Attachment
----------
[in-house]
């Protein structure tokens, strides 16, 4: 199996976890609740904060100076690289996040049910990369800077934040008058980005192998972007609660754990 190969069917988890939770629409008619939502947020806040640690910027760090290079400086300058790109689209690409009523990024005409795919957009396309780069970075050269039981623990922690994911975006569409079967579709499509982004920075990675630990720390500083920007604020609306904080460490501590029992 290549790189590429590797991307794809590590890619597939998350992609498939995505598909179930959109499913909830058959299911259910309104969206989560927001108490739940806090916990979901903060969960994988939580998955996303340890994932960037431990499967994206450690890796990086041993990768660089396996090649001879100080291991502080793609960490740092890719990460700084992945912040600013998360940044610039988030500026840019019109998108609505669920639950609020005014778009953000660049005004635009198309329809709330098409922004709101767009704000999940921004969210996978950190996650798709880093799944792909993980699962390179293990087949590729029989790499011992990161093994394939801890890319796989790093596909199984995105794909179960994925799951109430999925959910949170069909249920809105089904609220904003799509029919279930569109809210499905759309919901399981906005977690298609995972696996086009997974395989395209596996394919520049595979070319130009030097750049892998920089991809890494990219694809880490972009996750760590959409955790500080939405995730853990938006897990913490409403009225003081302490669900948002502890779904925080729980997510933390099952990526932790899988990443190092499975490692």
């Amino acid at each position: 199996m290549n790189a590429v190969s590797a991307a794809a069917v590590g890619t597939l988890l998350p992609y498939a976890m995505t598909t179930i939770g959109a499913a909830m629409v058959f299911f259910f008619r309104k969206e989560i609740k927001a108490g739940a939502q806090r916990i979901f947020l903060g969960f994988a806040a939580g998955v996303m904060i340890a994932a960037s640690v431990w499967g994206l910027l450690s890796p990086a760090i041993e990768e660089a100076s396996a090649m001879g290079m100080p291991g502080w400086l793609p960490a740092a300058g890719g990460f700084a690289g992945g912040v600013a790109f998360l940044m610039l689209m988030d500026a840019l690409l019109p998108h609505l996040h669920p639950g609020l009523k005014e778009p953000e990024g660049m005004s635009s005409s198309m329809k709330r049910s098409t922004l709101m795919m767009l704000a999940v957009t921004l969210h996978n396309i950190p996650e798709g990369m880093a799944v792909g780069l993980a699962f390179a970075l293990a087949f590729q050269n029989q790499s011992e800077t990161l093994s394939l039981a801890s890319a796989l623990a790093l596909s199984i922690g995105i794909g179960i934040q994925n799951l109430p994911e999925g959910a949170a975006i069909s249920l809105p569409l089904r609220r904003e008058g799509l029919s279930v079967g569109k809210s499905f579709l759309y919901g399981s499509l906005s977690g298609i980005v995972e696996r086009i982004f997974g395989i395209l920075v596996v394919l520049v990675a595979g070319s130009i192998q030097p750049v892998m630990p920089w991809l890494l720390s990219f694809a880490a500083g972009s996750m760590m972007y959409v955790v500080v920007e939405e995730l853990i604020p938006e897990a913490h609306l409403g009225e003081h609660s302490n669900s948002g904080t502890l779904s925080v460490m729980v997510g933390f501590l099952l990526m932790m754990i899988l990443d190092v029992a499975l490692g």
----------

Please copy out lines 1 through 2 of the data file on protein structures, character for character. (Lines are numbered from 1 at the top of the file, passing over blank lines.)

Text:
[in-house]
């Protein structure tokens, strides 16, 4: 199996976890609740904060100076690289996040049910990369800077934040008058980005192998972007609660754990 190969069917988890939770629409008619939502947020806040640690910027760090290079400086300058790109689209690409009523990024005409795919957009396309780069970075050269039981623990922690994911975006569409079967579709499509982004920075990675630990720390500083920007604020609306904080460490501590029992 290549790189590429590797991307794809590590890619597939998350992609498939995505598909179930959109499913909830058959299911259910309104969206989560927001108490739940806090916990979901903060969960994988939580998955996303340890994932960037431990499967994206450690890796990086041993990768660089396996090649001879100080291991502080793609960490740092890719990460700084992945912040600013998360940044610039988030500026840019019109998108609505669920639950609020005014778009953000660049005004635009198309329809709330098409922004709101767009704000999940921004969210996978950190996650798709880093799944792909993980699962390179293990087949590729029989790499011992990161093994394939801890890319796989790093596909199984995105794909179960994925799951109430999925959910949170069909249920809105089904609220904003799509029919279930569109809210499905759309919901399981906005977690298609995972696996086009997974395989395209596996394919520049595979070319130009030097750049892998920089991809890494990219694809880490972009996750760590959409955790500080939405995730853990938006897990913490409403009225003081302490669900948002502890779904925080729980997510933390099952990526932790899988990443190092499975490692």